Public Key Cryptography
On the Internet, innumerable people and machines communicate with each other via network infrastructures. The secured identity of a participant is ensured by the respective use of an individual, unique and secret Key. Depending on the purpose, symmetric or asymmetric encryption methods can be used. The central problem with both methods is the secure exchange of keys between the participants, which usually takes place online and not in a face-to-face meeting.
Public Key Cryptography solves this problem by allowing each partner to simply publish its public key. This generates a pair of keys that belong together, a so-called public key and its corresponding private key. The public key is public and enables encryption of data that can only be decrypted with the corresponding private key. In addition, the public key can be used to verify digital signatures generated with the private key.
The signature ensures that the data actually originates from the corresponding sender and has been sent unaltered. This signature therefore verifies that the content of the file has not been modified. However, the question of how to know that a particular public key is actually assigned to a particular person remains unsolved. This problem of key distribution with unique identities is solved by a PKI.
PKI (Public Key Infrastructure)
Public Key Cryptography is based on a variety of methods that are suitable for securing the online exchange of keys. With increasing complexity, diversity and number of participants, it quickly reaches its limits.
A PKI (Public Key Infrastructure) solves the problem by creating the basis for public key cryptography to become scalable and trustworthy. The core of a PKI are the certificates issued by the so-called Certification Authority (or Certificate Authority, CA for short). The assignment of the public key to an entity (human or machine) takes place via a so-called X.509 certificate. Each participant receives such a certificate from the PKI that forms the trust anchor in the respective network.
A certificate contains all the information relevant for secure data exchange (including the public key or certain authorizations of the participants). It is used as a verified and approved identification card (user certificate) for the communicating participants of the network.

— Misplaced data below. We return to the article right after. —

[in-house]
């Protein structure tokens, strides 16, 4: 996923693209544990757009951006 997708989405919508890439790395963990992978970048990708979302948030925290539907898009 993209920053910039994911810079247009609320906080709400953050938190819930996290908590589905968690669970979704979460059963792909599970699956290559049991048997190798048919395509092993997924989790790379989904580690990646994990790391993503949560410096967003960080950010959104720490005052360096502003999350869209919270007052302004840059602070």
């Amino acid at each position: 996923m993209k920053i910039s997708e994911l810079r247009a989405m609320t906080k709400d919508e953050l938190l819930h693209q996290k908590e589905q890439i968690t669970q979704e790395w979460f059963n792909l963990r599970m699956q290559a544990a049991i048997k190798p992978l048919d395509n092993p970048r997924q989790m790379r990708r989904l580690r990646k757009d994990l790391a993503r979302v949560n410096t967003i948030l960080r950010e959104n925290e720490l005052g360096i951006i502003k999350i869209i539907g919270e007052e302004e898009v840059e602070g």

A Public Key Infrastructure follows the logical structure of a pyramid. The top entity is the so-called Root Certification Authority (Root CA). This authority signs one or more subordinate Sub Certificate Authorities (Sub CAs for short) with its private key. This verifies that the certificate-issuing authority, the sub-CA, is trustworthy. A root CA is rarely used in operation, but it contains very sensitive key material. For this reason, it is normally operated "offline". It only becomes "active" when, for example, certificates of the sub CAs are renewed or new sub CAs are set up within the PKI.
The Registration Authority (RA in short) manages the certificates of the PKI and takes over the checking and management of application data and for forwarding it to the Sub CA or Root CA. The RA software can perform the verification and approval process automatically (e.g., when certificates for a large number of IoT devices are involved). In certain cases, the approval process can also be checked in first by authorized entities and then the certificate generation can be triggered manually via the software.
The PKI platform MTG CARA provides all the functions required for issuing, distributing and verifying digital X.509 and CV certificates. In addition to the CA functionality, all the functions of a Registration Authority (RA) are already integrated.
Operation of PKIs
PKIs can be operated in different ways, depending on the purpose. For standard use cases that require few adjustments, certificates can be obtained from PKI service providers, for example. For more extensive use or for special use cases, own PKIs can be considered. These can then be operated in the company's own data center (on premise) or obtained as a service from specialized cloud service providers. MTG supplies PKI solutions that are specially adapted to the customer's requirements and can be operated flexibly either on-premise or in a cloud environment.